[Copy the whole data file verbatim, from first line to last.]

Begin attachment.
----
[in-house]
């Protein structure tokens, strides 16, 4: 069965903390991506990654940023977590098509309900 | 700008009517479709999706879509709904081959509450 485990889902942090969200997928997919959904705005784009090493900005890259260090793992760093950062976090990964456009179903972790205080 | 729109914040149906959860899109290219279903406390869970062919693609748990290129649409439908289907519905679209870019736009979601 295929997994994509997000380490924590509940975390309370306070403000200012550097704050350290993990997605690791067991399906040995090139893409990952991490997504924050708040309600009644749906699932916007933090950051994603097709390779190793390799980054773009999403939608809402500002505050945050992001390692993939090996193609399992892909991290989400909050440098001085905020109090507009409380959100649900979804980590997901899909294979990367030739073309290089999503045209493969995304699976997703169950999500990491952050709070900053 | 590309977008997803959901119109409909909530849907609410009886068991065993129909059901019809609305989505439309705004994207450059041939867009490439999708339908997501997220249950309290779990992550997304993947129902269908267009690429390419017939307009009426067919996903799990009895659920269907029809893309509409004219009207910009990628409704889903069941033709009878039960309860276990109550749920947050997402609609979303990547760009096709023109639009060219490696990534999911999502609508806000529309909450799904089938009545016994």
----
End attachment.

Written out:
[in-house]
């Protein structure tokens, strides 16, 4: 069965903390991506990654940023977590098509309900 | 700008009517479709999706879509709904081959509450 485990889902942090969200997928997919959904705005784009090493900005890259260090793992760093950062976090990964456009179903972790205080 | 729109914040149906959860899109290219279903406390869970062919693609748990290129649409439908289907519905679209870019736009979601 295929997994994509997000380490924590509940975390309370306070403000200012550097704050350290993990997605690791067991399906040995090139893409990952991490997504924050708040309600009644749906699932916007933090950051994603097709390779190793390799980054773009999403939608809402500002505050945050992001390692993939090996193609399992892909991290989400909050440098001085905020109090507009409380959100649900979804980590997901899909294979990367030739073309290089999503045209493969995304699976997703169950999500990491952050709070900053 | 590309977008997803959901119109409909909530849907609410009886068991065993129909059901019809609305989505439309705004994207450059041939867009490439999708339908997501997220249950309290779990992550997304993947129902269908267009690429390419017939307009009426067919996903799990009895659920269907029809893309509409004219009207910009990628409704889903069941033709009878039960309860276990109550749920947050997402609609979303990547760009096709023109639009060219490696990534999911999502609508806000529309909450799904089938009545016994």